A decade ago, few people would have thought that major banks, retailers or Internet companies would need environmental strategies. Yet today, they do–Bank of America has promised to invest $20 billion on sustainability initiatives over 10 years, Wal-Mart’s aggressive environmental efforts are well known and eBay, while selling second-hand stuff, touts the idea of sustainable consumption.
This is largely because expectations of business are always rising. To pick another example: When I was a kid, we didn’t think about how or where or under what conditions our sneakers or T-shirts were made. Now brands that sell footwear or apparel maintain expensive and extensive efforts to monitor their supply chains, to avoid possible scandal around child labor or unsafe factories. Just as Nike or Gap.
So what’s the next big issue that companies need to worry about?
The Edelman public relations firm says it’s health. Last month, after surveying 15,000 people in 11 countries, Edelman released what it calls its Health Engagement Barometer. The firm says health is emerging as a major corporate responsibility issue, not just for the obvious suspects–drug companies, insurance companies, the fast-food industry–but for companies of all kinds.
Of those surveyed, 69% said that
business should be as engaged in maintaining and improving personal and public health as it is in maintaining and improving the environment.
Respondents to the survey said they would be more willing to trust, do business with and even invest in companies that are engaged in health issues–by, for example, making available products that promote health, communicating the health risks of their products, helping their workers become healthier, helping address obesity or contributing to global health.
“Health is joining environment as a major sustainability issue and therefore a major issue for businesses that want to prosper in the future,” says Nancy Turett, global president for health at Edelman.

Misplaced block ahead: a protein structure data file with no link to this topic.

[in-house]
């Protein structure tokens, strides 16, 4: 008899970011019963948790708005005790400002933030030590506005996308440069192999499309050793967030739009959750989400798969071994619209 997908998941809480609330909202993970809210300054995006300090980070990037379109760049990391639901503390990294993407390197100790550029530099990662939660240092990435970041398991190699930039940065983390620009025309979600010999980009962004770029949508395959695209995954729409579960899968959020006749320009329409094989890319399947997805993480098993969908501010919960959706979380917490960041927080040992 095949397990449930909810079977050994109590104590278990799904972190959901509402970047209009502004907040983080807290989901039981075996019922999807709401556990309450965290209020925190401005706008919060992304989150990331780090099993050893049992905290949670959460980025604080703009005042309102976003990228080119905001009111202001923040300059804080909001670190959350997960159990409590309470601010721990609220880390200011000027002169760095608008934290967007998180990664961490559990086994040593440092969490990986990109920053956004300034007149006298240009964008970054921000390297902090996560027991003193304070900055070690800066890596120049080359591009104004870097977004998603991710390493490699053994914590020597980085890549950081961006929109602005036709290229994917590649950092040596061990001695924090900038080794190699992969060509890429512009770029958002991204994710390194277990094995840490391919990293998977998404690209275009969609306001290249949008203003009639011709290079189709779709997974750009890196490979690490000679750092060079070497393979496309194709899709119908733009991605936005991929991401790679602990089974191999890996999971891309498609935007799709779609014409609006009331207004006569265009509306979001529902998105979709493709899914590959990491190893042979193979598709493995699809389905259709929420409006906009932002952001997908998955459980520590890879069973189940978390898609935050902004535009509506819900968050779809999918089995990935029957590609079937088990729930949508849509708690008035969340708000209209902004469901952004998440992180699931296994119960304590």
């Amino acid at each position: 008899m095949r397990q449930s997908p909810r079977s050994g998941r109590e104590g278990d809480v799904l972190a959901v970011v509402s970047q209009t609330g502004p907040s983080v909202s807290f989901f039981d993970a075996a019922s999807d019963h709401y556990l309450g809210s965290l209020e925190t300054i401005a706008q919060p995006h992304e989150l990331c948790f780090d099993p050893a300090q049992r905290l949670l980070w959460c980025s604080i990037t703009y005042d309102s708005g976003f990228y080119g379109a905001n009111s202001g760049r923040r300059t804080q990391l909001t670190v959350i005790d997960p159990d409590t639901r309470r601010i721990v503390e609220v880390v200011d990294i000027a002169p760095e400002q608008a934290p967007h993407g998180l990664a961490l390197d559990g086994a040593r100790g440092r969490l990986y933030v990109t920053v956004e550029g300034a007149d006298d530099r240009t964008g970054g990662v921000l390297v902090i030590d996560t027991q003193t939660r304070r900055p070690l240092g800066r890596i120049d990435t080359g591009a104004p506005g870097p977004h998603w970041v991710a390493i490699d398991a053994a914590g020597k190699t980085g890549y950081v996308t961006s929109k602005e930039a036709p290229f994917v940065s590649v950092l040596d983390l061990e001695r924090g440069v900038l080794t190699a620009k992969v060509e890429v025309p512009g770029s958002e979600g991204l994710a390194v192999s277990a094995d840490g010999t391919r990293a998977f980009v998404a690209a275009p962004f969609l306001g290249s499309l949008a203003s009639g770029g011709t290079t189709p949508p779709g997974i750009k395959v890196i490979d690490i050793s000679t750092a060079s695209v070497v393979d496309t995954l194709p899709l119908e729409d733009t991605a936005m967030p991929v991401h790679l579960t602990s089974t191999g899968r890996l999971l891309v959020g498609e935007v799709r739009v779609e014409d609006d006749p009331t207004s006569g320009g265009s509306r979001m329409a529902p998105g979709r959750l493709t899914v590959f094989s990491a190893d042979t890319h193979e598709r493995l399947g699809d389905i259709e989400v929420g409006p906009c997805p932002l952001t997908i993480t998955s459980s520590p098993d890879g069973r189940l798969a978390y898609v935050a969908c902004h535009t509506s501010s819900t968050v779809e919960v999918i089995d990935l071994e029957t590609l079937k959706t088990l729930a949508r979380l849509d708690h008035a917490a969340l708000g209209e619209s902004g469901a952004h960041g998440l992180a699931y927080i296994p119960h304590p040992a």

“While health has always been a very personal issue…now a very large cohort of individuals report themselves being involved in public health and very concerned about public health issues at community, national and global level,” she says.
Bruce Hayes, global managing director for health at Edelman, says: “People believe that health is both personal and public and also an increasingly important business imperative and business strategy for companies of all kinds, even those outside the health industry.”
Disclosure: I’m doing some consulting for Edelman around the Health Engagement Barometer, and participating in a couple of webinars on the topic. But I’m free to say what I think, as you’ll see. Before I do so, take a look at some key findings from the Edelman survey.
This chart reports the benefits of “health engagement” to companies:
Let me offer a few initial reactions to Edelman’s findings.
1. There’s no doubt that health is already an important corporate responsibility issue, and it’s like to remain so. Drug companies are under pressure to ease patent protections on AIDS and other drugs. Big businesses in the global south have joined together in such groups as the Global Business Coalition on HIV/AIDs, Tuberculosis and Malaria. Fast-food outlets have been told to eliminate trans-fats and beverage companies have agreed, under pressure, to stop selling soda pop in schools. (See, most recently, PepsiCo: No sugary drinks in world schools.)
Recently, I visited the new headquarters of Dick’s Sporting Goods, the fast-growing retailer, while reporting a story for Fortune. The suburban Pittsburgh campus has a awesome gym, as well as running paths, tennis courts and soccer fields. That’s partly because Dick’s in the sports business, of course, but to me it just seems like smart business. Wouldn’t every company want a healthy, sports-minded workforce?
2. When it comes to health, we should be careful not to blur the lines between personal responsibility, the role of government, and corporate responsibility. It seems to me that health is first a personal issue — are you taking good care of yourself?– and second a government issue — do you have access to good quality care? — and only after that a business issue. So, for example, I’ve always found it hard to buy into the claim Coke, McDonald’s or Ben & Jerry’s deserve much blame for the obesity crisis in America because no one is being coerced into overeating. (For a far more nuanced and sophisticated view, read Marc Ambinder’s excellent Beating Obesity article in the current Atlantic.)
By contrast, the quality of our environment is largely shaped by corporate behavior and government regulation. You and I don’t operate coal plants.
3. Health issues present more business opportunities than risks. The software company that helps me organize my health history in a secure way online will be a big winner. Businesses that that make it easy for people to walk or bike to work or to shop will enjoy competitive advantages. Home builders and renovators would do well to embrace “universal design,” as my friend Louis Tenenbaum has long argued. I’m not a health expert, but I’m sure there are dozens more examples like these.
Does that mean every big business needs a health strategy now? Hard to say. For corporate responsibility experts and smart companies, the question is at least worth thinking about.